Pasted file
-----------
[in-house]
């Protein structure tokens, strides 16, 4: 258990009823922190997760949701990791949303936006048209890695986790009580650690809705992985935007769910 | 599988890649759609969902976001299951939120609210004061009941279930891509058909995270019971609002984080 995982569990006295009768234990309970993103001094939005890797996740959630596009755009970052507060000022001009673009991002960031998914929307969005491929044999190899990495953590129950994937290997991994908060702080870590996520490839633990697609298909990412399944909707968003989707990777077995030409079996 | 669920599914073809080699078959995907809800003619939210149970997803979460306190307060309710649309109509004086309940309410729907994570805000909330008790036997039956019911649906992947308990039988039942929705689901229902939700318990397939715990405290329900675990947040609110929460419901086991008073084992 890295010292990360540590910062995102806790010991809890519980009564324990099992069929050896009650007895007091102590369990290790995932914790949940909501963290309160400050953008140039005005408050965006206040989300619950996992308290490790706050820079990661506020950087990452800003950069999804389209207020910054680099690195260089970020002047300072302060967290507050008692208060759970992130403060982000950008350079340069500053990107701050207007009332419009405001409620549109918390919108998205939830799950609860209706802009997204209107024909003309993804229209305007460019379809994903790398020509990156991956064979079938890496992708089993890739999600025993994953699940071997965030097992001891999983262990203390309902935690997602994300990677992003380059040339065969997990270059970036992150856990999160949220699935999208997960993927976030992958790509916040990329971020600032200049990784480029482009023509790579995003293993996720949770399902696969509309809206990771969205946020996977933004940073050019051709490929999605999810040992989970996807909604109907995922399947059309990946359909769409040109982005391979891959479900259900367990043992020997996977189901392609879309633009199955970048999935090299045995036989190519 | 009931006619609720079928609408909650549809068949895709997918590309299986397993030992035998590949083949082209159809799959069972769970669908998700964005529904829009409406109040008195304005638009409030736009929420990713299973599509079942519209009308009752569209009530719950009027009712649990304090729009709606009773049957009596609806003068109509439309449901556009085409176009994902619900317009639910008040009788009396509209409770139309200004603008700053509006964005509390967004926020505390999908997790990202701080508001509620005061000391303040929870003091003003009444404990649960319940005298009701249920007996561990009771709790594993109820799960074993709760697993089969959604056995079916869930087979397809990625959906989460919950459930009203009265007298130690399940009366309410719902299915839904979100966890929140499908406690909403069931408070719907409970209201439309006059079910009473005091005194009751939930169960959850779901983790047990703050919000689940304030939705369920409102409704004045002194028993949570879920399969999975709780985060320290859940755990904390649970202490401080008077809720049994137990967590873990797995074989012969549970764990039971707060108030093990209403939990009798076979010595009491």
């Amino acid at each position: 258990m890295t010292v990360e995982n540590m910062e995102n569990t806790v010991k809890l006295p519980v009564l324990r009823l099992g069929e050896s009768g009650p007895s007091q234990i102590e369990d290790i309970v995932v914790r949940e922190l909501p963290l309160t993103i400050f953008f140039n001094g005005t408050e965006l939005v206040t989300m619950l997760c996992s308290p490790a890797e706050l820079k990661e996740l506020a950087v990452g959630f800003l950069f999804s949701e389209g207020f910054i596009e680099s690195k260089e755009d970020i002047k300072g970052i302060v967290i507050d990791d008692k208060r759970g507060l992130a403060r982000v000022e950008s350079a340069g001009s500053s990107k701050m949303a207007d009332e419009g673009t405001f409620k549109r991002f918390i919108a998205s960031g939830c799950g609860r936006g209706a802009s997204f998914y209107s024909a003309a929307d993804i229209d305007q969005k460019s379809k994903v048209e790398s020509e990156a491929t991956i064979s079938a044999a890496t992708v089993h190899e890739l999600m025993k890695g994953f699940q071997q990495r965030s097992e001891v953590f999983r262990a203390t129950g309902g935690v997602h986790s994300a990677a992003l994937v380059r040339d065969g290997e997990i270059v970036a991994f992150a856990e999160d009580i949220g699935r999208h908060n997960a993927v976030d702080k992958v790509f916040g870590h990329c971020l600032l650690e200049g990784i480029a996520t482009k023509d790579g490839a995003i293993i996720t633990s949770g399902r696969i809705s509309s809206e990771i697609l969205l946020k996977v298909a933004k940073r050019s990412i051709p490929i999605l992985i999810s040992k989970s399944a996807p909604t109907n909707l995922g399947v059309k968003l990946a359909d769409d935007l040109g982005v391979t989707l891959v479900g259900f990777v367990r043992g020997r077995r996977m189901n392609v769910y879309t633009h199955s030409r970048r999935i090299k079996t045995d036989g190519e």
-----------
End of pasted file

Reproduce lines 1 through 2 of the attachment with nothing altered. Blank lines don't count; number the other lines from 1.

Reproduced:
[in-house]
């Protein structure tokens, strides 16, 4: 258990009823922190997760949701990791949303936006048209890695986790009580650690809705992985935007769910 | 599988890649759609969902976001299951939120609210004061009941279930891509058909995270019971609002984080 995982569990006295009768234990309970993103001094939005890797996740959630596009755009970052507060000022001009673009991002960031998914929307969005491929044999190899990495953590129950994937290997991994908060702080870590996520490839633990697609298909990412399944909707968003989707990777077995030409079996 | 669920599914073809080699078959995907809800003619939210149970997803979460306190307060309710649309109509004086309940309410729907994570805000909330008790036997039956019911649906992947308990039988039942929705689901229902939700318990397939715990405290329900675990947040609110929460419901086991008073084992 890295010292990360540590910062995102806790010991809890519980009564324990099992069929050896009650007895007091102590369990290790995932914790949940909501963290309160400050953008140039005005408050965006206040989300619950996992308290490790706050820079990661506020950087990452800003950069999804389209207020910054680099690195260089970020002047300072302060967290507050008692208060759970992130403060982000950008350079340069500053990107701050207007009332419009405001409620549109918390919108998205939830799950609860209706802009997204209107024909003309993804229209305007460019379809994903790398020509990156991956064979079938890496992708089993890739999600025993994953699940071997965030097992001891999983262990203390309902935690997602994300990677992003380059040339065969997990270059970036992150856990999160949220699935999208997960993927976030992958790509916040990329971020600032200049990784480029482009023509790579995003293993996720949770399902696969509309809206990771969205946020996977933004940073050019051709490929999605999810040992989970996807909604109907995922399947059309990946359909769409040109982005391979891959479900259900367990043992020997996977189901392609879309633009199955970048999935090299045995036989190519 | 009931006619609720079928609408909650549809068949895709997918590309299986397993030992035998590949083949082209159809799959069972769970669908998700964005529904829009409406109040008195304005638009409030736009929420990713299973599509079942519209009308009752569209009530719950009027009712649990304090729009709606009773049957009596609806003068109509439309449901556009085409176009994902619900317009639910008040009788009396509209409770139309200004603008700053509006964005509390967004926020505390999908997790990202701080508001509620005061000391303040929870003091003003009444404990649960319940005298009701249920007996561990009771709790594993109820799960074993709760697993089969959604056995079916869930087979397809990625959906989460919950459930009203009265007298130690399940009366309410719902299915839904979100966890929140499908406690909403069931408070719907409970209201439309006059079910009473005091005194009751939930169960959850779901983790047990703050919000689940304030939705369920409102409704004045002194028993949570879920399969999975709780985060320290859940755990904390649970202490401080008077809720049994137990967590873990797995074989012969549970764990039971707060108030093990209403939990009798076979010595009491």